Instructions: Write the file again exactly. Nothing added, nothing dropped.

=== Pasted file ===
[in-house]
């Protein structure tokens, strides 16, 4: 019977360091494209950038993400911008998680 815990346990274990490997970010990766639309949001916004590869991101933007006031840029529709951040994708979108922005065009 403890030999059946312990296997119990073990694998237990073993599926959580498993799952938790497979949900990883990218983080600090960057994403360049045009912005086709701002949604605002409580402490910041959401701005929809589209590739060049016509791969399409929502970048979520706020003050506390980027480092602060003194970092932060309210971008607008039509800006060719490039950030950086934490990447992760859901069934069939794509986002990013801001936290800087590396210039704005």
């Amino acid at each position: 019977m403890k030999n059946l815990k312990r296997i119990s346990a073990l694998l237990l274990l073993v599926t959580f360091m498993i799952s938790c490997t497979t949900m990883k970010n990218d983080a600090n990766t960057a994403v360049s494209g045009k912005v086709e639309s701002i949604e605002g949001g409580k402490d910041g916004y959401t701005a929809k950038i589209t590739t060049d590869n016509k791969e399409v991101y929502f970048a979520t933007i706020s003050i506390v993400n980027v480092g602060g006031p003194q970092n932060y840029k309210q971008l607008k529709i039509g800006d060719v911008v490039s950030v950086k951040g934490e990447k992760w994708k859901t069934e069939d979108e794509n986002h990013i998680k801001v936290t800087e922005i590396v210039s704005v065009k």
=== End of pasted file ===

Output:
[in-house]
């Protein structure tokens, strides 16, 4: 019977360091494209950038993400911008998680 815990346990274990490997970010990766639309949001916004590869991101933007006031840029529709951040994708979108922005065009 403890030999059946312990296997119990073990694998237990073993599926959580498993799952938790497979949900990883990218983080600090960057994403360049045009912005086709701002949604605002409580402490910041959401701005929809589209590739060049016509791969399409929502970048979520706020003050506390980027480092602060003194970092932060309210971008607008039509800006060719490039950030950086934490990447992760859901069934069939794509986002990013801001936290800087590396210039704005």
């Amino acid at each position: 019977m403890k030999n059946l815990k312990r296997i119990s346990a073990l694998l237990l274990l073993v599926t959580f360091m498993i799952s938790c490997t497979t949900m990883k970010n990218d983080a600090n990766t960057a994403v360049s494209g045009k912005v086709e639309s701002i949604e605002g949001g409580k402490d910041g916004y959401t701005a929809k950038i589209t590739t060049d590869n016509k791969e399409v991101y929502f970048a979520t933007i706020s003050i506390v993400n980027v480092g602060g006031p003194q970092n932060y840029k309210q971008l607008k529709i039509g800006d060719v911008v490039s950030v950086k951040g934490e990447k992760w994708k859901t069934e069939d979108e794509n986002h990013i998680k801001v936290t800087e922005i590396v210039s704005v065009k």